ANTIQUE, Philippines – Like everyone else, Felipe Oquinario was in a hurry to get somewhere else. As he waited to cross the busy road, he laid down his old, trusty skateboard on the uneven path and fearlessly dragged himself towards the intersection.
He caught a fruit vendor’s attention, who ran to his side and signaled passing vehicles to stop. After safely crossing the street, he turned to the vendor and smiled. “Salamat (thank you),” he said.
People without disabilities can easily cope and adapt, but for those born with certain conditions, they face daily discrimination. For Oquinario, 52, hard stares and cruel laughs are part of his daily life.
“Society will always have something to say about people like me. I will always see scornful eyes and hushed-up whispers about me begging for alms but if I will entertain them, it will just frustrate me,” Oquinario said.
“The technique is to trust God and look at the bright side. If these people don’t appreciate my existence, I know God does,” he added.
In 1961, in a distant barrio in San Remigio, Antique, Oquinario was born with congenital amputation. He was born without both legs, half of his right arm, and with a claw-like left hand.
Congenital amputation is the absence of a fetal limb or fetal part at birth. Babies with this condition are usually born with all or part of a limb missing – ranging from a missing part of a finger to the absence of both arms and both legs.
This may be caused by the constriction of fibrous bands within the membrane that surrounds the developing fetus, or the exposure to substances known to cause birth defects.
Despite being different, his parents treated him like a gift and made every effort to protect him from discrimination. But even his own parents could not fully shield Oquinario from the people around him.
At an early age, Oquinario suffered from ridicule. People would call him a son of an engkanto, a Filipino mythical creature with unusual features.
“I never had a friend when I was young. I just used to watch my siblings from our window while playing with their friends. I was already 15 years old when I mustered the courage to face other people,” Oquinario shared.
Oquinario even experienced rejection from his siblings, something he did not expect to come from family. “Once, when I tried to help my brother in cleaning the house, he told me that I will only destroy what has been fixed,” he recounted. “Sometimes, I felt useless.”
Because of the rejection he received even from his own home and community, Oquinario decided to seek his fortune elsewhere. He found himself in the streets of San Jose de Buenavista, the capital of Antique. For 10 years, he made T.A. Fornier Street his home and has since become a familiar face to residents.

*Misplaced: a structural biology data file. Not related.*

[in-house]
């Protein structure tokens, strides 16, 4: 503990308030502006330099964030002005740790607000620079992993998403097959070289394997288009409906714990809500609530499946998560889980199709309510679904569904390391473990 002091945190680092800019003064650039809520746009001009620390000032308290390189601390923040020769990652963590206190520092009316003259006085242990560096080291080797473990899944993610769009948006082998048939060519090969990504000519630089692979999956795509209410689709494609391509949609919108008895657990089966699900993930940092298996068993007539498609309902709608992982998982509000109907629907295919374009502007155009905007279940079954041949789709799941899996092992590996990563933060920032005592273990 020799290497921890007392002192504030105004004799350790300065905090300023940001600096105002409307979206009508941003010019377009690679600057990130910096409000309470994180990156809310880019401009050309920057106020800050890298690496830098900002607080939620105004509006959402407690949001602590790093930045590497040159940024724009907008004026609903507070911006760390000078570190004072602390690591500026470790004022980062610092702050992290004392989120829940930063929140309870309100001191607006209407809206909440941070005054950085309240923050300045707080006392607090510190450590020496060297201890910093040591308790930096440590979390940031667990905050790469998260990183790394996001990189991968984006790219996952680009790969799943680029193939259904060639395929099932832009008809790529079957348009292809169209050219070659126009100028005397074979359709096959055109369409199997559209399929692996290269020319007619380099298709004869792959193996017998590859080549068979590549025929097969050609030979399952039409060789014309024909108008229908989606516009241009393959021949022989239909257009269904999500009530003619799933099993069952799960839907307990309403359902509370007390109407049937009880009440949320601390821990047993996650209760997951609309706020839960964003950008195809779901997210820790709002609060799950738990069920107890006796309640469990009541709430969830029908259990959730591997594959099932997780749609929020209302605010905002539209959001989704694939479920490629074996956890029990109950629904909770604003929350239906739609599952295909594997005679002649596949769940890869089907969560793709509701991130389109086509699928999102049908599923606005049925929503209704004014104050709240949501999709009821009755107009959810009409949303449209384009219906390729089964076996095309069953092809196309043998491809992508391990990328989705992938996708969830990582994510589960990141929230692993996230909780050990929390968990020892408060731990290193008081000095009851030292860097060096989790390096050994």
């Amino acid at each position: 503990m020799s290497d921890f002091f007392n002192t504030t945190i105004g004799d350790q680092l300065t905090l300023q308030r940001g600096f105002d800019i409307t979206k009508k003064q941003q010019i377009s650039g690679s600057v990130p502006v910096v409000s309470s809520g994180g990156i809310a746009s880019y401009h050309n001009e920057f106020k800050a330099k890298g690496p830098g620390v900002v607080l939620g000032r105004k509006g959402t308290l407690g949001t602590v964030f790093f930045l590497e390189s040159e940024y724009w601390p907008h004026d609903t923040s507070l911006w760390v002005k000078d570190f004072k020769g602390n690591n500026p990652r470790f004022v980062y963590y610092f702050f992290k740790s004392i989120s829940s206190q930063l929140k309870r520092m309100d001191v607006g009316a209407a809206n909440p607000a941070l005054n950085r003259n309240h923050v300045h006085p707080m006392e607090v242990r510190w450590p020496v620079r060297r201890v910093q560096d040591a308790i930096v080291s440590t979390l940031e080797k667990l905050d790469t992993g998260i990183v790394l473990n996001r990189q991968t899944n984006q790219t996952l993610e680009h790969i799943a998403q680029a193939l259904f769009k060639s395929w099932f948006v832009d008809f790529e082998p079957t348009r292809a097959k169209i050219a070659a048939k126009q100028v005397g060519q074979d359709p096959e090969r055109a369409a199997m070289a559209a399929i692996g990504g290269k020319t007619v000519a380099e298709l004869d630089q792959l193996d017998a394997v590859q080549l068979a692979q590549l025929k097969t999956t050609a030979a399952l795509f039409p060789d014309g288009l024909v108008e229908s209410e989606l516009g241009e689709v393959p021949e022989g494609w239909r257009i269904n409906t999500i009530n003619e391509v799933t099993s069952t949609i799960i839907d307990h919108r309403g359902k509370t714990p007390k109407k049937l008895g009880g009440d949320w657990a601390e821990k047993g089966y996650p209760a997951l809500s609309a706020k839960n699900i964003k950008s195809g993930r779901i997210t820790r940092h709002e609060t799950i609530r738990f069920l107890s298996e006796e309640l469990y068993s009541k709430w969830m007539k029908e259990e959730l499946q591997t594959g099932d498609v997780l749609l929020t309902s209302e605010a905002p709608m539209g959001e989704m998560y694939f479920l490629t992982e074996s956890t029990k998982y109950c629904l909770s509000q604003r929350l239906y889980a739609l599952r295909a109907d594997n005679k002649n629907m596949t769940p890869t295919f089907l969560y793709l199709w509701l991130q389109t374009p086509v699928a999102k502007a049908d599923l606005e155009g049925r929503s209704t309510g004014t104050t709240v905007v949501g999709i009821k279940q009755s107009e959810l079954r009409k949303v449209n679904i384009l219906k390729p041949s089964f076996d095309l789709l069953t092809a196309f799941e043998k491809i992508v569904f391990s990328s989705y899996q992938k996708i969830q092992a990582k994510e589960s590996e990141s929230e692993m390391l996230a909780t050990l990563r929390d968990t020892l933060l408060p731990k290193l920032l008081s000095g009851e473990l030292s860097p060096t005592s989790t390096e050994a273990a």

“I have wandered from different places. I have reached the most peaceful and noisy of places that I could possibly reach but I always find myself coming back here. I guess I have found a home right at this very place,” Oquinario said in Kinaray-a.
Oquinario is proud to claim that he feels at home with his newfound friends and family: the vendors along the streets, security guards of nearby establishments, tricycle drivers parking on the sidewalk, and the regular passers-by.
But one thing he could not avoid were the stares. “It is obvious. I am not gifted with sexy abs and sensual muscles but my body figure tends to attract more eyes because of my disability,” he said with a half grin.
Oquinario vividly recalled how a young girl passed by, gave him a curious look, then asked her mother why he looked that way.
But he has learned to shrug it off. “I am used to it,” he said.
Accepting his body
Oquinario’s condition is rare, with only an estimated one in 2000 babies born with it, although the exact cause of congenital amputations is unknown. Experts say that most birth defects have one or more genetic factors and one or more environmental factors.
Many cases of congenital amputation are not diagnosed until after the baby is born. Although ultrasound examinations may reveal the absence of a limb in some developing fetuses, routine ultrasounds may not pick up signs of more subtle defects.
While an acceptable treatment for children born with congenital amputation is to fit the child early on with a functional prosthesis or an artificial replacement, the Oquinario family did not have the means for it. (READ: FAST FACTS: What persons with disability are entitled to)
Oquinario is still thankful because his left hand is functional, so he is not dependent on other people for basic tasks. (READ: ‘Empower people with disabilities’)
“Although I envy normal people who can freely and energetically move and do whatever they want, I have already learned to embrace this life,” he said.
“I couldn’t imagine myself having all complete limbs. These incomplete limbs were given as a gift from God.” – Rappler.com
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